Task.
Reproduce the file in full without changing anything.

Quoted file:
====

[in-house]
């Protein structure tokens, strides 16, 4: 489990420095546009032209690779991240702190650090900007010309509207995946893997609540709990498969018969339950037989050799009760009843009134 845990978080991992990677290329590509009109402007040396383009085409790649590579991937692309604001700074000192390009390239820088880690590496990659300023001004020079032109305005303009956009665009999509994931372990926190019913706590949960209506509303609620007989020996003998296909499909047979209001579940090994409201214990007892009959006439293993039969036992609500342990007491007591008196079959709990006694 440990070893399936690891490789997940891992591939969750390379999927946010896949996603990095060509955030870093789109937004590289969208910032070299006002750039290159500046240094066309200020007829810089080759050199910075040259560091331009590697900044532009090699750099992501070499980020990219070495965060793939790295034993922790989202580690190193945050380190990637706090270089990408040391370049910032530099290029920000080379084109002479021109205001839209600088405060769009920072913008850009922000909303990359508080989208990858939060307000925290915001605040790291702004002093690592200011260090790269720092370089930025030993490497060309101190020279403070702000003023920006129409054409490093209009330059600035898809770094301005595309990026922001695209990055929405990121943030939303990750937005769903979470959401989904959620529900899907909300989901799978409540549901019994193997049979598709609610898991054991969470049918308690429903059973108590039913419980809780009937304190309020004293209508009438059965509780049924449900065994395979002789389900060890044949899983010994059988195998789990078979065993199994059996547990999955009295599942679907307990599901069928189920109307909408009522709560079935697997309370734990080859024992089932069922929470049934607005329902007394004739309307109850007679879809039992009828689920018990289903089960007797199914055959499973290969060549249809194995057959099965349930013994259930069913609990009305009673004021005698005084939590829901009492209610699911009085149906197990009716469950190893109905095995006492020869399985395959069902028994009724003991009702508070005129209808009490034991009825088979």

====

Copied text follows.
[in-house]
């Protein structure tokens, strides 16, 4: 489990420095546009032209690779991240702190650090900007010309509207995946893997609540709990498969018969339950037989050799009760009843009134 845990978080991992990677290329590509009109402007040396383009085409790649590579991937692309604001700074000192390009390239820088880690590496990659300023001004020079032109305005303009956009665009999509994931372990926190019913706590949960209506509303609620007989020996003998296909499909047979209001579940090994409201214990007892009959006439293993039969036992609500342990007491007591008196079959709990006694 440990070893399936690891490789997940891992591939969750390379999927946010896949996603990095060509955030870093789109937004590289969208910032070299006002750039290159500046240094066309200020007829810089080759050199910075040259560091331009590697900044532009090699750099992501070499980020990219070495965060793939790295034993922790989202580690190193945050380190990637706090270089990408040391370049910032530099290029920000080379084109002479021109205001839209600088405060769009920072913008850009922000909303990359508080989208990858939060307000925290915001605040790291702004002093690592200011260090790269720092370089930025030993490497060309101190020279403070702000003023920006129409054409490093209009330059600035898809770094301005595309990026922001695209990055929405990121943030939303990750937005769903979470959401989904959620529900899907909300989901799978409540549901019994193997049979598709609610898991054991969470049918308690429903059973108590039913419980809780009937304190309020004293209508009438059965509780049924449900065994395979002789389900060890044949899983010994059988195998789990078979065993199994059996547990999955009295599942679907307990599901069928189920109307909408009522709560079935697997309370734990080859024992089932069922929470049934607005329902007394004739309307109850007679879809039992009828689920018990289903089960007797199914055959499973290969060549249809194995057959099965349930013994259930069913609990009305009673004021005698005084939590829901009492209610699911009085149906197990009716469950190893109905095995006492020869399985395959069902028994009724003991009702508070005129209808009490034991009825088979």